You can use the following command to create a fresh node pool called new-pool:

gcloud container node-pools create new-pool --region us-central1-c --cluster example-cluster

Next, you can view the nodes again to see four more nodes with the new name:

NAME                                        STATUS  AGE
gke-cluster-1-new-pool-8ca14ab7–3nma        Ready   2m
gke-cluster-1-new-pool-8ca14ab7–6v5x        Ready   2m
gke-cluster-1-new-pool-8ca14ab7-4gg2        Ready   2m
gke-cluster-1-new-pool-8ca14ab7-v9c1        Ready   2m
gke-cluster-1-original-pool-5b4f78de-0a6b    Ready   2h
gke-cluster-1-original-pool-5b4f78de-9zxm    Ready   2h
gke-cluster-1-original-pool-5b4f78de-y6gt    Ready   2h
gke-cluster-1-original-pool-5b4f78de-h2b1    Ready   2h

Note that the pods remain on the original nodes, so you’ll have to transfer them.

Step 2: Move the pods to the new pool

You can move the nodes one at a time by cordoning and removing pods from the old nodes. Once a node is cordoned off, Kubernetes cannot schedule new pods onto it. Use this command:

kubectl cordon

When you’ve cordoned all the original nodes, you can remove the pods from them and Kubernetes will automatically reschedule them to your new nodes. are cordoned, pods can only be scheduled on the new nodes. Again, you must make sure that the pods are managed with a ReplicaSet, StatefulSet, or deployment, etc.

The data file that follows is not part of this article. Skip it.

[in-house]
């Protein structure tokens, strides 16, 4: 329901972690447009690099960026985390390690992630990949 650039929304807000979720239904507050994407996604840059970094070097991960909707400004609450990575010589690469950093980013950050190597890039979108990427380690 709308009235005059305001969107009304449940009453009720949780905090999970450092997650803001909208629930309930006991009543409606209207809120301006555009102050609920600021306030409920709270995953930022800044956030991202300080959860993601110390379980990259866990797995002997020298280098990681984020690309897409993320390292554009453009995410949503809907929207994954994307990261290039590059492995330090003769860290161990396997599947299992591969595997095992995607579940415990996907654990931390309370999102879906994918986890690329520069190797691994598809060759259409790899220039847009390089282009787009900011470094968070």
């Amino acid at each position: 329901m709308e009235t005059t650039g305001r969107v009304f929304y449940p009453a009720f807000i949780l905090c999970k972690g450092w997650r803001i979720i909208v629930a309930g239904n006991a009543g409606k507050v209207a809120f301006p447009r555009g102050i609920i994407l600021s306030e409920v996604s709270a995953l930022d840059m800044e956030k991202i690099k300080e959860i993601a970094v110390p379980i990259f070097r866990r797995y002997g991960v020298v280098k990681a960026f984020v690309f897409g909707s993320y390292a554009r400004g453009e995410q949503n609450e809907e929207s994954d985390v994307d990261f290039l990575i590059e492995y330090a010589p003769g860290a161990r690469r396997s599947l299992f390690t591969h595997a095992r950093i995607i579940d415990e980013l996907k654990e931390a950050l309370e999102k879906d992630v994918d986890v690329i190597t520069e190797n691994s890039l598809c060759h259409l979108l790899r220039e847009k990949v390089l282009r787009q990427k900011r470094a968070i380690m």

To delete the pods on a node, use the following command:

kubectl drain --force --ignore-daemonsets

You should check that the new pods are running on the new node once you’ve drained the old node. You can then proceed to drain the next node until you’ve covered all of them.

Step 3: Roll back the changes (optional)

If there are problems with the migration process, you can uncordon the nodes in the old pool to allow Kubernetes to schedule pods back to them. You can then move the pods back by cordoning them and draining the new nodes; the pods will be rescheduled on the old node pool. Once you’ve identified the cause of the issue, you can try again.

Step 4: Delete the old node pool

When you have rescheduled all your pods on the new node pool and there are no issues, you can safely delete the old one. Once they are safely rescheduled, it is time to delete the old pool. For example:

gcloud container node-pools delete original-pool --zone us-central --cluster example-cluster

All the nodes are now successfully updated!